/Kelly Clarkson cries after Henry Winkler, who has dyslexia, shares advice for his daughter

Kelly Clarkson cries after Henry Winkler, who has dyslexia, shares advice for his daughter

Henry Winkler has some very simple, yet very powerful words of wisdom for Kelly Clarkson’s daughter.

The “Barry” star, who has written several children’s books, appeared on April 18 on “The Kelly Clarkson Show.” Clarkson said she was taking her second-grader daughter, River, to school the day before her interview with Winkler, noting that she is dyslexic, just like the former “Happy Days” star. The singer said that she thinks it’s amazing to be able to tell her daughter that she has written so many books and that she is dyslexic.

“She was being bullied at school for not being able to read like all the other kids,” Clarkson said.

Winkler said that dyslexia is quite common, with one in five children suffering from it. He International Dyslexia Association reports that almost 15-20% of the entire population has “some symptoms of dyslexia.”

“It’s more common, I didn’t know that,” Clarkson said.

“She’s in the tribe,” Winkler said.

Clarkson said her daughter’s school had a program on dyslexia and pointed to some celebrities who have it.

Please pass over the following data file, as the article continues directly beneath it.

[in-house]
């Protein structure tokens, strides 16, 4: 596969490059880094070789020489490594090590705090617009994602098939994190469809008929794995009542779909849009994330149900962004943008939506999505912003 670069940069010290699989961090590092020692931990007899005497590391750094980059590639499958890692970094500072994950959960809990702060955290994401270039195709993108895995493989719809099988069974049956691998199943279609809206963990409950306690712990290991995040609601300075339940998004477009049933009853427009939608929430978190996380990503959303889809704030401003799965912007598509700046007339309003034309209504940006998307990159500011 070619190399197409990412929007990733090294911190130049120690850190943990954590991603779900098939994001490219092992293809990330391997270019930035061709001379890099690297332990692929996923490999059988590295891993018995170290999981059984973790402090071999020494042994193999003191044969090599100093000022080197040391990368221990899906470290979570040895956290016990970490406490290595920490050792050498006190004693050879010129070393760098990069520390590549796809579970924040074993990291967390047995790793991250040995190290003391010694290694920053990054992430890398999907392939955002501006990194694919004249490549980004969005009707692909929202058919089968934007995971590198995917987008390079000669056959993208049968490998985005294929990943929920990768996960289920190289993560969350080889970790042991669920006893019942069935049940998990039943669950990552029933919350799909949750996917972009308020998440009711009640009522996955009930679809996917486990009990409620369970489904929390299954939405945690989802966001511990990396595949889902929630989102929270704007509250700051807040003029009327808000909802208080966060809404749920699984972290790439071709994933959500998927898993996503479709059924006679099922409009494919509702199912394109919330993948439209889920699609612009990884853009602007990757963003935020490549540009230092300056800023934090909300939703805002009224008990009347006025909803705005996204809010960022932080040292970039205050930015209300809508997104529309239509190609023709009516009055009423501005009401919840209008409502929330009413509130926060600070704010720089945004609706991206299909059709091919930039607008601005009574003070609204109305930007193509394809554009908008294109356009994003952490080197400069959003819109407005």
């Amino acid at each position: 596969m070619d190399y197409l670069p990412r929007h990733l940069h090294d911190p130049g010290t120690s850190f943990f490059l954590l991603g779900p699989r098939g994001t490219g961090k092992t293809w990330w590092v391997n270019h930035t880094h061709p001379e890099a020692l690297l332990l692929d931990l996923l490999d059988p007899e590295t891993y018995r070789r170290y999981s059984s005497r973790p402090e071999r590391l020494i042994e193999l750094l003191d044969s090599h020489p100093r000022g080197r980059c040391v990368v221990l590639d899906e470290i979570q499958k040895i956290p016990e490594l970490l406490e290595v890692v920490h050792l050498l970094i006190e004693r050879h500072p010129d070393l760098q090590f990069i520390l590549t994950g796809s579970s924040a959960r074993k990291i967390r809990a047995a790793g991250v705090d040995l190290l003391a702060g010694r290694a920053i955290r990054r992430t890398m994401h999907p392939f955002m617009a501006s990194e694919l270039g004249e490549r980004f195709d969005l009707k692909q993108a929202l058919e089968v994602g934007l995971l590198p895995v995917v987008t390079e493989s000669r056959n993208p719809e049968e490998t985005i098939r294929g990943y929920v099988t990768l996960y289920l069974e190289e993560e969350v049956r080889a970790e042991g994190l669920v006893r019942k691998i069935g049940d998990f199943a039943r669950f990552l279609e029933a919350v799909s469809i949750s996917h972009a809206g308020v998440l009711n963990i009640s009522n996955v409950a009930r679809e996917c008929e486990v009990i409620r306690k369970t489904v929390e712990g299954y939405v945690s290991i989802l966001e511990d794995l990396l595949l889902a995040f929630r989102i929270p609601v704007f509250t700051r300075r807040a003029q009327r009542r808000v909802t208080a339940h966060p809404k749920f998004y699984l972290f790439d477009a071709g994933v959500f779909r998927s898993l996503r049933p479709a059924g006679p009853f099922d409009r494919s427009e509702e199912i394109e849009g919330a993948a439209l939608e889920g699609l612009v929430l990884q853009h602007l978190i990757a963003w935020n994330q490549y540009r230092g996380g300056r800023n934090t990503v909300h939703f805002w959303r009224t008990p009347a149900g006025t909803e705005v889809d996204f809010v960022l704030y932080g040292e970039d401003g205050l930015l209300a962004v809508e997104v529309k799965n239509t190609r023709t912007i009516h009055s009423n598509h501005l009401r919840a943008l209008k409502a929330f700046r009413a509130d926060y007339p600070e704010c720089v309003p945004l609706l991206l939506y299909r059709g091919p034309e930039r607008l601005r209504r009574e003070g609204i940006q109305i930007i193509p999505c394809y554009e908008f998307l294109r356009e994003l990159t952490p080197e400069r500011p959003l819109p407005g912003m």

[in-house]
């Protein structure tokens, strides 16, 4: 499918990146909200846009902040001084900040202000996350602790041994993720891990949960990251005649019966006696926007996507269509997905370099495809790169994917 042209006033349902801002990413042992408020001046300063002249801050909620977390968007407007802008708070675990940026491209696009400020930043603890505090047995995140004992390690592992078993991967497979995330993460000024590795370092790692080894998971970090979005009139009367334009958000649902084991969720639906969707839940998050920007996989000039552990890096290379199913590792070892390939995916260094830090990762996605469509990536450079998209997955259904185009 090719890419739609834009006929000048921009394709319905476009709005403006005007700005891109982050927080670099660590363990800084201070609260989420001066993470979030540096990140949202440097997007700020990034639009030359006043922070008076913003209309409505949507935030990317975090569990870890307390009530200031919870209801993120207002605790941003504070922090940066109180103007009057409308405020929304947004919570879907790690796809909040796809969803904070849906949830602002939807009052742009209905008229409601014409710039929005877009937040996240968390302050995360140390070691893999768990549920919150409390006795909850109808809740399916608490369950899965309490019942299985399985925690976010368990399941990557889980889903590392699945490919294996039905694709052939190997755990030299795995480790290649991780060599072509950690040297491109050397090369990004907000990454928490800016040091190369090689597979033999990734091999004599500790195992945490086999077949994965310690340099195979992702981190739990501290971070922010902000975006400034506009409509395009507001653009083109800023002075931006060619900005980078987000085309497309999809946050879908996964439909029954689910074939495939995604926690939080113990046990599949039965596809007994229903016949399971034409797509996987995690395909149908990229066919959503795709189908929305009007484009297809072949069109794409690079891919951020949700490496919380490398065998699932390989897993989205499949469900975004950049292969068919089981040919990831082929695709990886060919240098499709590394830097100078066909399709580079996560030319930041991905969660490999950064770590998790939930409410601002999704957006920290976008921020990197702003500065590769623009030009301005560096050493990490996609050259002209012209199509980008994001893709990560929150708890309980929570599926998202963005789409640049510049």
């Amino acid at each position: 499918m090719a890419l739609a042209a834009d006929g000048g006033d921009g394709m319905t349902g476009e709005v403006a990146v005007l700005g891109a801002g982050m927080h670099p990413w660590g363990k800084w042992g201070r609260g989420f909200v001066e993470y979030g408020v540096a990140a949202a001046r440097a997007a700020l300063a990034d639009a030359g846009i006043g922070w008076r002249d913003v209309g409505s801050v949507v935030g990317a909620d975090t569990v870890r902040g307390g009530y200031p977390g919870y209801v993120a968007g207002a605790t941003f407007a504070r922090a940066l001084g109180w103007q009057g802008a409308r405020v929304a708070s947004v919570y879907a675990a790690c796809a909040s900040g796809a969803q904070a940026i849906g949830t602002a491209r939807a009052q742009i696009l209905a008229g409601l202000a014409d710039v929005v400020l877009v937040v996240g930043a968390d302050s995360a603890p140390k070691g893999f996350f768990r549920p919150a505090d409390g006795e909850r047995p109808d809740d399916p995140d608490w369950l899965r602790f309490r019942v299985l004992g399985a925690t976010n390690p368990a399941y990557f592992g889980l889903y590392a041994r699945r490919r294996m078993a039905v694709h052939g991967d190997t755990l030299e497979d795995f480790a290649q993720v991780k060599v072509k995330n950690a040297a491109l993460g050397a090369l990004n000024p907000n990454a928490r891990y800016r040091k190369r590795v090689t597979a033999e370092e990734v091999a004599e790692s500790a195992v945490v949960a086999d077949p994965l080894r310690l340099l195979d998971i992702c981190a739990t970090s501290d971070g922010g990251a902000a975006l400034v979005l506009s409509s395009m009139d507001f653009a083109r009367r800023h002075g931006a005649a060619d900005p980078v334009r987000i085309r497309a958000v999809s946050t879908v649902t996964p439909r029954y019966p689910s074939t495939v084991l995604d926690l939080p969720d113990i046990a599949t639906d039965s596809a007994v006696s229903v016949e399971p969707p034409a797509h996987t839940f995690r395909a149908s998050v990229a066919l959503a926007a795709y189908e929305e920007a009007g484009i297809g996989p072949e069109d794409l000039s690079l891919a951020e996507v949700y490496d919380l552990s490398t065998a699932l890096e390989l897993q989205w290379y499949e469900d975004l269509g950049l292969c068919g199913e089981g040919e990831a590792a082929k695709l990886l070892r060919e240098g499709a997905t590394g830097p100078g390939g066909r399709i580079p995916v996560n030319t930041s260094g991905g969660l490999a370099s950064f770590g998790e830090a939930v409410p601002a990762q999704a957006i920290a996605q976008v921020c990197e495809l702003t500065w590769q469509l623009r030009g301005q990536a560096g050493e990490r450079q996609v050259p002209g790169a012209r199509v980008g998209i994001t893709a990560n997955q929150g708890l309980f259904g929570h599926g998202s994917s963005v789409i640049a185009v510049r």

“It really empowered her that all of you were so open about it,” Clarkson said.

Henry Winkler Kelly Clarkson (YouTube)

Henry Winkler Kelly Clarkson (YouTube)

The Emmy winner then looked into the camera to send Clarkson’s daughter advice.

“How you learn has nothing to do with how bright you are,” he said.

That made Clarkson burst into tears and grab a handkerchief.

“My makeup artist is going to kill me,” she joked.

River, 8, is one of two children Clarkson has with ex-husband Brandon Blackstock, along with son Remington, 7.

Clarkson, whose new song, “Mine”, apparently addresses their separation with Blackstock, has discussed the effect of divorce in their children. Last month, she told the Podcast “Angie Martínez in real life” who asks his children every night if they are happy and what would make them happier.

She said her children sometimes respond by saying, “You know, I’m really sad. I wish mom and dad were in the same house.’”

Clarkson said the answer “kills me” but also makes her proud.

“I’m raising that kind of person. I want you to be honest with me,” she said.

This article was originally published on TODAY.com